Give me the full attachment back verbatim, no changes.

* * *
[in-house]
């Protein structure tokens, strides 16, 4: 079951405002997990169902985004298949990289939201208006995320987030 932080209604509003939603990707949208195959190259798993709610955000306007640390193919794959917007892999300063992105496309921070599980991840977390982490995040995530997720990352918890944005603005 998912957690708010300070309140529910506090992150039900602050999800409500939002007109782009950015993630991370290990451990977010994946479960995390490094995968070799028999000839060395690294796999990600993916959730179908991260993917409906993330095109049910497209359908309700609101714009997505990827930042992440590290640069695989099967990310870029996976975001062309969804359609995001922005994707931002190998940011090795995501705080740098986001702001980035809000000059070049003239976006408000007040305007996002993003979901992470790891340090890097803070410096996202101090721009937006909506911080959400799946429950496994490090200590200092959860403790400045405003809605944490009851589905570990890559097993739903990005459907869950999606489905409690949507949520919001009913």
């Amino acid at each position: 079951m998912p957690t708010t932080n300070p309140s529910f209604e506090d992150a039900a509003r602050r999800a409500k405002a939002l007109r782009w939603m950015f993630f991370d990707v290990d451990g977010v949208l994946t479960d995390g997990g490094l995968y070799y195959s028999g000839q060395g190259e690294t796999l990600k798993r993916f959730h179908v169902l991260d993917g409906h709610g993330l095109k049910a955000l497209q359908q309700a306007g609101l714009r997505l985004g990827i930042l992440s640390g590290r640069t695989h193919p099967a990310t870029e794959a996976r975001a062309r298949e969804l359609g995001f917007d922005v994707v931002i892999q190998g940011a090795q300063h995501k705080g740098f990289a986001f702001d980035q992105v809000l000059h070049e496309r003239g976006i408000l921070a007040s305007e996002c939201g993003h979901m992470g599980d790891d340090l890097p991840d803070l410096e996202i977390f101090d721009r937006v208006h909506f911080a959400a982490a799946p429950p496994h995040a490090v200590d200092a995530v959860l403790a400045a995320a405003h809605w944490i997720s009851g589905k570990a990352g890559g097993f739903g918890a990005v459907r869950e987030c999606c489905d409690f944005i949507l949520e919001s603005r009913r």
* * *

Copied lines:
[in-house]
């Protein structure tokens, strides 16, 4: 079951405002997990169902985004298949990289939201208006995320987030 932080209604509003939603990707949208195959190259798993709610955000306007640390193919794959917007892999300063992105496309921070599980991840977390982490995040995530997720990352918890944005603005 998912957690708010300070309140529910506090992150039900602050999800409500939002007109782009950015993630991370290990451990977010994946479960995390490094995968070799028999000839060395690294796999990600993916959730179908991260993917409906993330095109049910497209359908309700609101714009997505990827930042992440590290640069695989099967990310870029996976975001062309969804359609995001922005994707931002190998940011090795995501705080740098986001702001980035809000000059070049003239976006408000007040305007996002993003979901992470790891340090890097803070410096996202101090721009937006909506911080959400799946429950496994490090200590200092959860403790400045405003809605944490009851589905570990890559097993739903990005459907869950999606489905409690949507949520919001009913």
């Amino acid at each position: 079951m998912p957690t708010t932080n300070p309140s529910f209604e506090d992150a039900a509003r602050r999800a409500k405002a939002l007109r782009w939603m950015f993630f991370d990707v290990d451990g977010v949208l994946t479960d995390g997990g490094l995968y070799y195959s028999g000839q060395g190259e690294t796999l990600k798993r993916f959730h179908v169902l991260d993917g409906h709610g993330l095109k049910a955000l497209q359908q309700a306007g609101l714009r997505l985004g990827i930042l992440s640390g590290r640069t695989h193919p099967a990310t870029e794959a996976r975001a062309r298949e969804l359609g995001f917007d922005v994707v931002i892999q190998g940011a090795q300063h995501k705080g740098f990289a986001f702001d980035q992105v809000l000059h070049e496309r003239g976006i408000l921070a007040s305007e996002c939201g993003h979901m992470g599980d790891d340090l890097p991840d803070l410096e996202i977390f101090d721009r937006v208006h909506f911080a959400a982490a799946p429950p496994h995040a490090v200590d200092a995530v959860l403790a400045a995320a405003h809605w944490i997720s009851g589905k570990a990352g890559g097993f739903g918890a990005v459907r869950e987030c999606c489905d409690f944005i949507l949520e919001s603005r009913r």